Using Rules to Manage Risk
One of the most emotional stand-offs in US history is the one between the Weaver family and the FBI at Ruby Ridge, Idaho. This all started when a group of US Marshals were attempting to arrest Randy Weaver for a weapons offense. After an exchange of gunfire that left people on both sides dead, the FBI HRT responded to resolve the issue in what became one of the most polarizing cases that touched everything from gun control, the use of deadly force by law enforcement, and federal oversight and over-reach.
Jim lays out the planning you need to do before a disaster strikes – arguing for a sane approach to “prepping.”
This is the second time MJ has joined Mike and Jim on the show. Today we discussed some of the differences between Air Force and Marine Corps culture. Obviously very different – but MJ and Jim are both pilots so there are some similarities in that regard. There are reasons for both and they each have their advantages and disadvantages. We also discuss how this applies to other areas, and of course relate it all back to the philosophy of John Boyd.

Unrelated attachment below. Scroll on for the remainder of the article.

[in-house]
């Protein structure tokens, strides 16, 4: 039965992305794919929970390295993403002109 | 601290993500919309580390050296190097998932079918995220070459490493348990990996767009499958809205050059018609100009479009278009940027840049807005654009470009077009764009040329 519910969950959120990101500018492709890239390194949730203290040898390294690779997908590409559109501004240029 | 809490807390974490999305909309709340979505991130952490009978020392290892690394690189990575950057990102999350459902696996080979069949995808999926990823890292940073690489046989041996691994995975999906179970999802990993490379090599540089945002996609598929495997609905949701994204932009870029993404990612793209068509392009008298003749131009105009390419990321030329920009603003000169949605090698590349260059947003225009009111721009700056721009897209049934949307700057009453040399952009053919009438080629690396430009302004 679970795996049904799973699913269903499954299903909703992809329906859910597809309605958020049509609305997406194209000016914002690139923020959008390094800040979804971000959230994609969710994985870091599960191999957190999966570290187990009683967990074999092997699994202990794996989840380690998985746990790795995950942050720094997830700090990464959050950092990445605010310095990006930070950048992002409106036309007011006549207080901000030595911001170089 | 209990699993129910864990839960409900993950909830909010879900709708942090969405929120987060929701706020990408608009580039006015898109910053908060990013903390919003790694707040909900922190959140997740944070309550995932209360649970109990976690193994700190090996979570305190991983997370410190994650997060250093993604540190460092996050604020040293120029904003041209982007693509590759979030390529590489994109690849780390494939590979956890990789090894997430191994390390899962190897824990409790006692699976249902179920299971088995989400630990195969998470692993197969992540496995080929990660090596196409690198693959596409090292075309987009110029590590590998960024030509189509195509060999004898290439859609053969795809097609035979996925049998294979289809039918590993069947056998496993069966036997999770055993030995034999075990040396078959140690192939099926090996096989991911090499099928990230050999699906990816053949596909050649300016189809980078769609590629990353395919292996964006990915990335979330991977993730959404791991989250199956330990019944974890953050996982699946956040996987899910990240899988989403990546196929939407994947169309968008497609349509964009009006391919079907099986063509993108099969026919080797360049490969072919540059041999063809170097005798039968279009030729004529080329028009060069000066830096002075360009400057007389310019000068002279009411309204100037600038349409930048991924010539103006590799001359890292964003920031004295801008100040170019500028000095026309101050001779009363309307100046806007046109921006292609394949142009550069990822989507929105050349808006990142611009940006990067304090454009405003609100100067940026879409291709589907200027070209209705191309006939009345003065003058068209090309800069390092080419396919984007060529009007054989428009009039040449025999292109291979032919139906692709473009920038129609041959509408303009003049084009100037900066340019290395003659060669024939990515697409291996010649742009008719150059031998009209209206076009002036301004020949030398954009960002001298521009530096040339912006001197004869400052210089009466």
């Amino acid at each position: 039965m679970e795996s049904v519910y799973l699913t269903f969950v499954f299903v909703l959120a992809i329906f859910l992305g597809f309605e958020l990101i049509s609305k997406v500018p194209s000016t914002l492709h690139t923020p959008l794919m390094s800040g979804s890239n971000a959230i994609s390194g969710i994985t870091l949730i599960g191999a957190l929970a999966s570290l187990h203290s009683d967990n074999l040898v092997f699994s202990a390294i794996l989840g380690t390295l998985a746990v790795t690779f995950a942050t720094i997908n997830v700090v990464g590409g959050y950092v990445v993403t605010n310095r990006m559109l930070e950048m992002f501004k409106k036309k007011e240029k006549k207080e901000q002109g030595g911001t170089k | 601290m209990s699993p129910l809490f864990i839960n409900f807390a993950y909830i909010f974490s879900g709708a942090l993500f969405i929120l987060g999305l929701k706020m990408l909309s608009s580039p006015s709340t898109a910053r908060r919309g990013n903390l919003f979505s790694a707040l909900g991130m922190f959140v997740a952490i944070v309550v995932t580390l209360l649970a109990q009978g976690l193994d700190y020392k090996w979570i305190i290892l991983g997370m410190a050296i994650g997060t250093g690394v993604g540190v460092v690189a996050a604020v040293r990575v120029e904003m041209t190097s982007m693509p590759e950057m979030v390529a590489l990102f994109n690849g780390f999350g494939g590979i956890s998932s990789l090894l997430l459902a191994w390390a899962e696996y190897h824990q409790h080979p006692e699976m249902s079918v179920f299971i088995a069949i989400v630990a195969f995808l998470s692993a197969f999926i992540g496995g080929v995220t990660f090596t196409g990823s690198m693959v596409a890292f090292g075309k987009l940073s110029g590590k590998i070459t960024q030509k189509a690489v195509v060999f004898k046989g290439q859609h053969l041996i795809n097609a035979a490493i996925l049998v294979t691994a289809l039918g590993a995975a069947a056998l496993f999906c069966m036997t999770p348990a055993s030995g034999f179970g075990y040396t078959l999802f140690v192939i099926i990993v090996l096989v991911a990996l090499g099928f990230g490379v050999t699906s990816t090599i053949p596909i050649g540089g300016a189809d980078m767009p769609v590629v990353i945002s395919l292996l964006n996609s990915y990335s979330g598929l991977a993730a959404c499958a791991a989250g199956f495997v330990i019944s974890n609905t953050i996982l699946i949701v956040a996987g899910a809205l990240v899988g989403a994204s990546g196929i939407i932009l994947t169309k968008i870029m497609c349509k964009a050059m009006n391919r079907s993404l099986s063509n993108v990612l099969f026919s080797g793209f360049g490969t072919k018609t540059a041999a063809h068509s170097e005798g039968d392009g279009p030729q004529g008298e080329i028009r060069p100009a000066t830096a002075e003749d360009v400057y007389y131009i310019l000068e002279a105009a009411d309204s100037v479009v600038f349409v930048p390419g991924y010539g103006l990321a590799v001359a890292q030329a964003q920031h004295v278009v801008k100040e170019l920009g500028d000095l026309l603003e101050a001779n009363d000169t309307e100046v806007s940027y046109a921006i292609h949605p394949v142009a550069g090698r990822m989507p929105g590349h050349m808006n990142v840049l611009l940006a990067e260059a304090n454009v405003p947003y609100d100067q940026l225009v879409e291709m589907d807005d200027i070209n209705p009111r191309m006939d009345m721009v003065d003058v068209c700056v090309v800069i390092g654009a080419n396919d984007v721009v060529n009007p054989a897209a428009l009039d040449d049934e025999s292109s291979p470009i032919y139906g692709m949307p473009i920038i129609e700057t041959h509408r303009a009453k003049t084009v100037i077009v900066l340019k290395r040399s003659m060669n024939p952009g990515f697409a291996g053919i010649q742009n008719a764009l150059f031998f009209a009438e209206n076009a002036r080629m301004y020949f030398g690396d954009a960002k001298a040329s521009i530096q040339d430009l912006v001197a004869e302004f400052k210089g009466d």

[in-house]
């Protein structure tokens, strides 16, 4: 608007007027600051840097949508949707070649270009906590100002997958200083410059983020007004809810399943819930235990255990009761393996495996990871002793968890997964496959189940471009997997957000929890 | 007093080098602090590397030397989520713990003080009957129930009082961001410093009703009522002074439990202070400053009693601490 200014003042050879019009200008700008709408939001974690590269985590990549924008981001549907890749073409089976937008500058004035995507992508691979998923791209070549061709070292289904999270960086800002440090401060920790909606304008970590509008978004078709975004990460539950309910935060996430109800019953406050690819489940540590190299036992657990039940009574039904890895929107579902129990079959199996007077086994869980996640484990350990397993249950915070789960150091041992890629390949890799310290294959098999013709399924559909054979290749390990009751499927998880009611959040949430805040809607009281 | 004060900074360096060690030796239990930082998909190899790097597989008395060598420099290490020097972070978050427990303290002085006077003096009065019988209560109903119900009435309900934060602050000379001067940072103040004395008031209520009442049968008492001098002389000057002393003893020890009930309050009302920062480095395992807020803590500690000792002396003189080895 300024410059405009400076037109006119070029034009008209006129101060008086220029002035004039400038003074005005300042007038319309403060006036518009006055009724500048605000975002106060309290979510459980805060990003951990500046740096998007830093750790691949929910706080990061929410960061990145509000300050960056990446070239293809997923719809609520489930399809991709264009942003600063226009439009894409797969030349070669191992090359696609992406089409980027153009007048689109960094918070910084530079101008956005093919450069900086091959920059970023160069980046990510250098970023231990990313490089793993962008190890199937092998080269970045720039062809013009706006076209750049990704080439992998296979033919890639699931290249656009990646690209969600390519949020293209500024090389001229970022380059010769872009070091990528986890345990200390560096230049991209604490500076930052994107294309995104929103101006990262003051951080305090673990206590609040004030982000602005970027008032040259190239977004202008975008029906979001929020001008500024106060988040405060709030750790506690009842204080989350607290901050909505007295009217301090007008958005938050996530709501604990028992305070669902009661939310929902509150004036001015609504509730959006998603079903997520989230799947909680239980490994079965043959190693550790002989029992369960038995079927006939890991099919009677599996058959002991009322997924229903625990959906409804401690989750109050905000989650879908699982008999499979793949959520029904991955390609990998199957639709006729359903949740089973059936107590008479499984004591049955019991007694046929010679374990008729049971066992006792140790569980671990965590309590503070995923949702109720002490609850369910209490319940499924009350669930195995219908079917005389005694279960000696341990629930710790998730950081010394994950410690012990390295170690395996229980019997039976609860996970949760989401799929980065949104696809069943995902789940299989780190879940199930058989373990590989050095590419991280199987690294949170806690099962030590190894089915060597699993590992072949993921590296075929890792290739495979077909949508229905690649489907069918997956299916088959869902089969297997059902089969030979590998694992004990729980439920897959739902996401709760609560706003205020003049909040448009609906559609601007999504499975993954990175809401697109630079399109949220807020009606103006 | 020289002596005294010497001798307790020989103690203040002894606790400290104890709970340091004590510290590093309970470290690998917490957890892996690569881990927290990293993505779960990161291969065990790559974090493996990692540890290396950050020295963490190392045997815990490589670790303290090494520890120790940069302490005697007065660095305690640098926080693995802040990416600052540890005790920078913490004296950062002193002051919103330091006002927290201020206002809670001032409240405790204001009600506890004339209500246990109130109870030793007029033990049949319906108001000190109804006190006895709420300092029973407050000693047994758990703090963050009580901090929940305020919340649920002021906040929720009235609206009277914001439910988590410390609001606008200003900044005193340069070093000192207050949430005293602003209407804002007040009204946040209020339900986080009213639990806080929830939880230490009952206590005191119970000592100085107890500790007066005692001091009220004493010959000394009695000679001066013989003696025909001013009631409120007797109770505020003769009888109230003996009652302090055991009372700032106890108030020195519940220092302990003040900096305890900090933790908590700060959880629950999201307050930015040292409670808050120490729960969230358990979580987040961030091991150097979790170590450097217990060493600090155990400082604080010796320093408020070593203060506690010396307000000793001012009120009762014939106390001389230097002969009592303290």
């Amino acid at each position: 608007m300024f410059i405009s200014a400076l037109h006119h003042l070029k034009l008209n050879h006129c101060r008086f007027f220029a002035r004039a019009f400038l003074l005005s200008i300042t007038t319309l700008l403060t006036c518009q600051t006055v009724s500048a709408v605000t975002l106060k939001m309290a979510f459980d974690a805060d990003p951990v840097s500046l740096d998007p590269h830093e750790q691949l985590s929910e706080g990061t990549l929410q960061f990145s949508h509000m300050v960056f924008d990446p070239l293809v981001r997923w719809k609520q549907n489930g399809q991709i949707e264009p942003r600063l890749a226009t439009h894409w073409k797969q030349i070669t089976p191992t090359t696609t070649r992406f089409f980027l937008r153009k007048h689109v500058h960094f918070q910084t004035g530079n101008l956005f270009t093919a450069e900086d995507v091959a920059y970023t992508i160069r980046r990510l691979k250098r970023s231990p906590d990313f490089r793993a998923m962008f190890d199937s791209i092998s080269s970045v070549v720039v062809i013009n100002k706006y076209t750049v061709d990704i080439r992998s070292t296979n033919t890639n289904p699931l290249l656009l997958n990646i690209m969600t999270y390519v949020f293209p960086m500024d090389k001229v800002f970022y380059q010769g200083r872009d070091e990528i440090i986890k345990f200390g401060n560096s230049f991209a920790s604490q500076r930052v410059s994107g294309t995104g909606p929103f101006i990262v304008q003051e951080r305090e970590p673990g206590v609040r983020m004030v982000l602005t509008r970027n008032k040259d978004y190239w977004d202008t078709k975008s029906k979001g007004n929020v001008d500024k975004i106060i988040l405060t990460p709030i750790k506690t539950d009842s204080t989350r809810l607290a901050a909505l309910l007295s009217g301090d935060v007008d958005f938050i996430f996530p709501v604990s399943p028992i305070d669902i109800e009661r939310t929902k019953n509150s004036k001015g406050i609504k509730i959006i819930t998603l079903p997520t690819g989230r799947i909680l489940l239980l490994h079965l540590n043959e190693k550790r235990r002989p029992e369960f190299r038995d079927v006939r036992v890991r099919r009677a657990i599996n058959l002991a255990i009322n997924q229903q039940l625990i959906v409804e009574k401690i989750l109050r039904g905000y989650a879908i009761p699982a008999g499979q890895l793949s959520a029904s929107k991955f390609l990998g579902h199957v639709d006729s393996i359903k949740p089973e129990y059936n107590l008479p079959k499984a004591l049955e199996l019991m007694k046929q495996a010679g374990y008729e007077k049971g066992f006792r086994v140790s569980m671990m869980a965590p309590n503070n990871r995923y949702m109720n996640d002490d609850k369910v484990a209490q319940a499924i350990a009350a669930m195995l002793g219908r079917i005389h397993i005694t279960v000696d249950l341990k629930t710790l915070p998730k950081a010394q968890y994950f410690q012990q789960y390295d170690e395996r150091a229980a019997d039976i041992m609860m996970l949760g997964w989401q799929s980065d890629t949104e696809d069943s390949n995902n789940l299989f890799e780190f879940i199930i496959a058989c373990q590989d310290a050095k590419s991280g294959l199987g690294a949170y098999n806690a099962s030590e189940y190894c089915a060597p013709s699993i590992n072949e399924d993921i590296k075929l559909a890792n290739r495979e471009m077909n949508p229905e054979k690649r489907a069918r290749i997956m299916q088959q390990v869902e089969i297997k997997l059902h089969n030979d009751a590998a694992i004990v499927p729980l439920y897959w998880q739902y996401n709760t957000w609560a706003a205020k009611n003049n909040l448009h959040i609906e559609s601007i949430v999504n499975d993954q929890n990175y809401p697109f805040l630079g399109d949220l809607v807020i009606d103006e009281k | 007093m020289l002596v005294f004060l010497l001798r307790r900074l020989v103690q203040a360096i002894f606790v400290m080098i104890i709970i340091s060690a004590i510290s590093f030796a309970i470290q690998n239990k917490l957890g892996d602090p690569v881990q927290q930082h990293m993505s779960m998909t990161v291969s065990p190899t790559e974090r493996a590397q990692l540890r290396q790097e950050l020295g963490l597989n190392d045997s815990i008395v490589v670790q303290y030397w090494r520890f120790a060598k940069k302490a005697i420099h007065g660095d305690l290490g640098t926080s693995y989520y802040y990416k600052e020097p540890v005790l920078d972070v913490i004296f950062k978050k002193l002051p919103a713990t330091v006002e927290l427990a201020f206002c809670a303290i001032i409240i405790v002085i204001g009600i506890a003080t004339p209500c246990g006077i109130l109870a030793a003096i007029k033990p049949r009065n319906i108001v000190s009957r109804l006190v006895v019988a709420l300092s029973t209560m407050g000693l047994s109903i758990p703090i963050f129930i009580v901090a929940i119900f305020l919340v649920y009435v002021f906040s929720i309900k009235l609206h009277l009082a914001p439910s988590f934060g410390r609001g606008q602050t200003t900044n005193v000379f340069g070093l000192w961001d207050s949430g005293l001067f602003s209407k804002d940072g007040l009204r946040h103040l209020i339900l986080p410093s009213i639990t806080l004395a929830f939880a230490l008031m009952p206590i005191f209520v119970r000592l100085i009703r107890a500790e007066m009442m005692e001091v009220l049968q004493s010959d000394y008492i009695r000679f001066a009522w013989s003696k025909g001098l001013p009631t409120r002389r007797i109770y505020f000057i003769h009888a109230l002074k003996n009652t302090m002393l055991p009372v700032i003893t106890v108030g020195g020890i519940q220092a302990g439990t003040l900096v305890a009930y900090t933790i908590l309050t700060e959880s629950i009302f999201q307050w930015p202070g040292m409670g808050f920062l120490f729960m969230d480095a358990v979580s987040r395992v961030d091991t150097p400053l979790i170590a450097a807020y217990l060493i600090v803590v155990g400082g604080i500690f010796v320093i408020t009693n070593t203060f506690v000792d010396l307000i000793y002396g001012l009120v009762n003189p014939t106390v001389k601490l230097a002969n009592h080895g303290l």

One of the themes we discussed in our last episode was that just because something is technically legal, or not against the rules, that doesn’t necessarily make it a good idea. We build on that theme today and talk about how we use rules and guidelines to manage risk and shape our decisions. We talk about the risks associated with car chases, the 21 foot rule, and how some parents worry more about having a gun in the house than a pool in their backyard. We also share one of our guiding principles from Col. John Boyd about training and risk management: People, Ideas, and THEN Hardware, in that order!
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Jim’s article on Lessons Learned from Tactical Aviation (also available on Facebook here)
Intro Music credit–Bensound.com